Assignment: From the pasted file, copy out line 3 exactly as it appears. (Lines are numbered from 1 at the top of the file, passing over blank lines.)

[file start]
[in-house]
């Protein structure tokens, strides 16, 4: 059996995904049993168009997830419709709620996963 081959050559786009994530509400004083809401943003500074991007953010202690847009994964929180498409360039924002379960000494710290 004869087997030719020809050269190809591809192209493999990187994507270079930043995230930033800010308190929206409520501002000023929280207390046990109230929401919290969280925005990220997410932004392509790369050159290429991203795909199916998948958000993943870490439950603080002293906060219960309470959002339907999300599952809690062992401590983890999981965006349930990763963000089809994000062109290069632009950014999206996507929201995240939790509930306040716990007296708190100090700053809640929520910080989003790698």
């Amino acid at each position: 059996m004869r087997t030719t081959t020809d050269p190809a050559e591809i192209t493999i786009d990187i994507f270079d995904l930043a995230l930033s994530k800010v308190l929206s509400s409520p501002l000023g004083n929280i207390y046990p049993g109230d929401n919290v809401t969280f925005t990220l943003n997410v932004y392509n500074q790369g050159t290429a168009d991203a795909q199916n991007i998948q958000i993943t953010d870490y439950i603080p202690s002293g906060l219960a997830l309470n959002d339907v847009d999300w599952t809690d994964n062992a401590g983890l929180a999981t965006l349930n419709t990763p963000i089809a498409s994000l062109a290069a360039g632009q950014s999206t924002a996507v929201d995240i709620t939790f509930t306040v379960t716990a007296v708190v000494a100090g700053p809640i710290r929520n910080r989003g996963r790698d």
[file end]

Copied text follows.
């Amino acid at each position: 059996m004869r087997t030719t081959t020809d050269p190809a050559e591809i192209t493999i786009d990187i994507f270079d995904l930043a995230l930033s994530k800010v308190l929206s509400s409520p501002l000023g004083n929280i207390y046990p049993g109230d929401n919290v809401t969280f925005t990220l943003n997410v932004y392509n500074q790369g050159t290429a168009d991203a795909q199916n991007i998948q958000i993943t953010d870490y439950i603080p202690s002293g906060l219960a997830l309470n959002d339907v847009d999300w599952t809690d994964n062992a401590g983890l929180a999981t965006l349930n419709t990763p963000i089809a498409s994000l062109a290069a360039g632009q950014s999206t924002a996507v929201d995240i709620t939790f509930t306040v379960t716990a007296v708190v000494a100090g700053p809640i710290r929520n910080r989003g996963r790698d």